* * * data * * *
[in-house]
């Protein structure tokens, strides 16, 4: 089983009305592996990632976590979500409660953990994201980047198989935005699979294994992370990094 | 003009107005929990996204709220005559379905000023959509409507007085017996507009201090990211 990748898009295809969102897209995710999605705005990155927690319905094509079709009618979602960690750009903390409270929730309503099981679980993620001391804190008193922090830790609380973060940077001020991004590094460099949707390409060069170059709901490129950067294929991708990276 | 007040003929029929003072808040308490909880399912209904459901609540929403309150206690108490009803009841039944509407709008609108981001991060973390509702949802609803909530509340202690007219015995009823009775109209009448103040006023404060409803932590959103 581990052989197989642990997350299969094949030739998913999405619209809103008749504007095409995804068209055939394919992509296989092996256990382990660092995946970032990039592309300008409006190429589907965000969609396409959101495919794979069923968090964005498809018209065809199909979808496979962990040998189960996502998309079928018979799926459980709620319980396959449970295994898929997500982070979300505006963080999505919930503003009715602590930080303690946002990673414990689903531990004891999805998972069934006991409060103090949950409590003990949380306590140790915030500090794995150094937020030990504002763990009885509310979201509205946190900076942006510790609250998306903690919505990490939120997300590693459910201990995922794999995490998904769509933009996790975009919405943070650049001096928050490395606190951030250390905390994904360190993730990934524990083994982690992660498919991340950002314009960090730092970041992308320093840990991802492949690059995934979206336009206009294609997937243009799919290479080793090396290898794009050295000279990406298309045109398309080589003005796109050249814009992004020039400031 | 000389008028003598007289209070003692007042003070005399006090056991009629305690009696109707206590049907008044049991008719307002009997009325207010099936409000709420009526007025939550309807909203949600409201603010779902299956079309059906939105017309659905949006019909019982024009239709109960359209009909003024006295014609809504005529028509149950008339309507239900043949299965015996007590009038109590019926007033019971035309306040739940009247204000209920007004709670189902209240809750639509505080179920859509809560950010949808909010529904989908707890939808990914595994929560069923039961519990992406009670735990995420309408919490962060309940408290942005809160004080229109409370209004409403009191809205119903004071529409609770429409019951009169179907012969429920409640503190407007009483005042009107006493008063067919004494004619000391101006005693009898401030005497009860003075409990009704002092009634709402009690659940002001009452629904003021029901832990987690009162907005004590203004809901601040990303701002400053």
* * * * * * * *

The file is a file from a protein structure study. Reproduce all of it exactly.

[in-house]
């Protein structure tokens, strides 16, 4: 089983009305592996990632976590979500409660953990994201980047198989935005699979294994992370990094 | 003009107005929990996204709220005559379905000023959509409507007085017996507009201090990211 990748898009295809969102897209995710999605705005990155927690319905094509079709009618979602960690750009903390409270929730309503099981679980993620001391804190008193922090830790609380973060940077001020991004590094460099949707390409060069170059709901490129950067294929991708990276 | 007040003929029929003072808040308490909880399912209904459901609540929403309150206690108490009803009841039944509407709008609108981001991060973390509702949802609803909530509340202690007219015995009823009775109209009448103040006023404060409803932590959103 581990052989197989642990997350299969094949030739998913999405619209809103008749504007095409995804068209055939394919992509296989092996256990382990660092995946970032990039592309300008409006190429589907965000969609396409959101495919794979069923968090964005498809018209065809199909979808496979962990040998189960996502998309079928018979799926459980709620319980396959449970295994898929997500982070979300505006963080999505919930503003009715602590930080303690946002990673414990689903531990004891999805998972069934006991409060103090949950409590003990949380306590140790915030500090794995150094937020030990504002763990009885509310979201509205946190900076942006510790609250998306903690919505990490939120997300590693459910201990995922794999995490998904769509933009996790975009919405943070650049001096928050490395606190951030250390905390994904360190993730990934524990083994982690992660498919991340950002314009960090730092970041992308320093840990991802492949690059995934979206336009206009294609997937243009799919290479080793090396290898794009050295000279990406298309045109398309080589003005796109050249814009992004020039400031 | 000389008028003598007289209070003692007042003070005399006090056991009629305690009696109707206590049907008044049991008719307002009997009325207010099936409000709420009526007025939550309807909203949600409201603010779902299956079309059906939105017309659905949006019909019982024009239709109960359209009909003024006295014609809504005529028509149950008339309507239900043949299965015996007590009038109590019926007033019971035309306040739940009247204000209920007004709670189902209240809750639509505080179920859509809560950010949808909010529904989908707890939808990914595994929560069923039961519990992406009670735990995420309408919490962060309940408290942005809160004080229109409370209004409403009191809205119903004071529409609770429409019951009169179907012969429920409640503190407007009483005042009107006493008063067919004494004619000391101006005693009898401030005497009860003075409990009704002092009634709402009690659940002001009452629904003021029901832990987690009162907005004590203004809901601040990303701002400053």